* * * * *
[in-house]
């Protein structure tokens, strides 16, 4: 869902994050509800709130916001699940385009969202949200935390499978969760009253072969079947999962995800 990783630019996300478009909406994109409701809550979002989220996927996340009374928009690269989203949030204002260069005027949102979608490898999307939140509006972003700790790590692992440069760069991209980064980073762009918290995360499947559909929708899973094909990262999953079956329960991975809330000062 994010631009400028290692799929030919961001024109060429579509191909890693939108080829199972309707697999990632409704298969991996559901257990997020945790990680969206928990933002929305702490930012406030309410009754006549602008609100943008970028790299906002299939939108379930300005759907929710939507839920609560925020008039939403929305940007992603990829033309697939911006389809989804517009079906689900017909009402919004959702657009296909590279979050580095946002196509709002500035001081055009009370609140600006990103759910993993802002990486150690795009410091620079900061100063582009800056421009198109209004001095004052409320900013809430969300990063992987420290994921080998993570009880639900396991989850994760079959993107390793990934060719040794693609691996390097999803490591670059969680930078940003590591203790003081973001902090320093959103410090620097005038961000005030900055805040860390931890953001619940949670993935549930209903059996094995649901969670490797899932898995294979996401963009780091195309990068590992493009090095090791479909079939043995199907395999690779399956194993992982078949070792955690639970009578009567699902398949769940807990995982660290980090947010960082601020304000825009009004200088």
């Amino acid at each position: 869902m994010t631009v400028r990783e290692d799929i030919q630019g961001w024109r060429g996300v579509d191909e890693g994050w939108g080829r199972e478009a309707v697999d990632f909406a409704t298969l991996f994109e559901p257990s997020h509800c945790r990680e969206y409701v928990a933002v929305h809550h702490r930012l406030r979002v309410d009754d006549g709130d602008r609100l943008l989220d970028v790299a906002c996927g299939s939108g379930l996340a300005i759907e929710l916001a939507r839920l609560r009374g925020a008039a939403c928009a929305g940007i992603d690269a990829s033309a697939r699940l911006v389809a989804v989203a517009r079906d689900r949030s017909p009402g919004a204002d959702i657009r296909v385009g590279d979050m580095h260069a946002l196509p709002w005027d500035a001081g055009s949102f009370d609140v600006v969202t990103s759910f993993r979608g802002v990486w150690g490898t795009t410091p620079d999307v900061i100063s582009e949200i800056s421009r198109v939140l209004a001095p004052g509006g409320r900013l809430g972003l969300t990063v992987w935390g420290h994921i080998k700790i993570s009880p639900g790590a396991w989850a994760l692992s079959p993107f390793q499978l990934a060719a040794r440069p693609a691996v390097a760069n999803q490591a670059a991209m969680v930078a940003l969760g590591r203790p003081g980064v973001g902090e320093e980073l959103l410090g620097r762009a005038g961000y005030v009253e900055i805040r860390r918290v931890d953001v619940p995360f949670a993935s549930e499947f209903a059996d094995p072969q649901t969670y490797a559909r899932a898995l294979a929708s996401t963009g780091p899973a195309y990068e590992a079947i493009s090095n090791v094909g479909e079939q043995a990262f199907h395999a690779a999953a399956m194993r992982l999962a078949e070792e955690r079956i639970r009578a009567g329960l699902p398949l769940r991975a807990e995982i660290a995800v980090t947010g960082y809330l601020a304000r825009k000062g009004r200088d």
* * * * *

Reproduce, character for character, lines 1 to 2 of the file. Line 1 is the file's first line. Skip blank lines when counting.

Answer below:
[in-house]
């Protein structure tokens, strides 16, 4: 869902994050509800709130916001699940385009969202949200935390499978969760009253072969079947999962995800 990783630019996300478009909406994109409701809550979002989220996927996340009374928009690269989203949030204002260069005027949102979608490898999307939140509006972003700790790590692992440069760069991209980064980073762009918290995360499947559909929708899973094909990262999953079956329960991975809330000062 994010631009400028290692799929030919961001024109060429579509191909890693939108080829199972309707697999990632409704298969991996559901257990997020945790990680969206928990933002929305702490930012406030309410009754006549602008609100943008970028790299906002299939939108379930300005759907929710939507839920609560925020008039939403929305940007992603990829033309697939911006389809989804517009079906689900017909009402919004959702657009296909590279979050580095946002196509709002500035001081055009009370609140600006990103759910993993802002990486150690795009410091620079900061100063582009800056421009198109209004001095004052409320900013809430969300990063992987420290994921080998993570009880639900396991989850994760079959993107390793990934060719040794693609691996390097999803490591670059969680930078940003590591203790003081973001902090320093959103410090620097005038961000005030900055805040860390931890953001619940949670993935549930209903059996094995649901969670490797899932898995294979996401963009780091195309990068590992493009090095090791479909079939043995199907395999690779399956194993992982078949070792955690639970009578009567699902398949769940807990995982660290980090947010960082601020304000825009009004200088």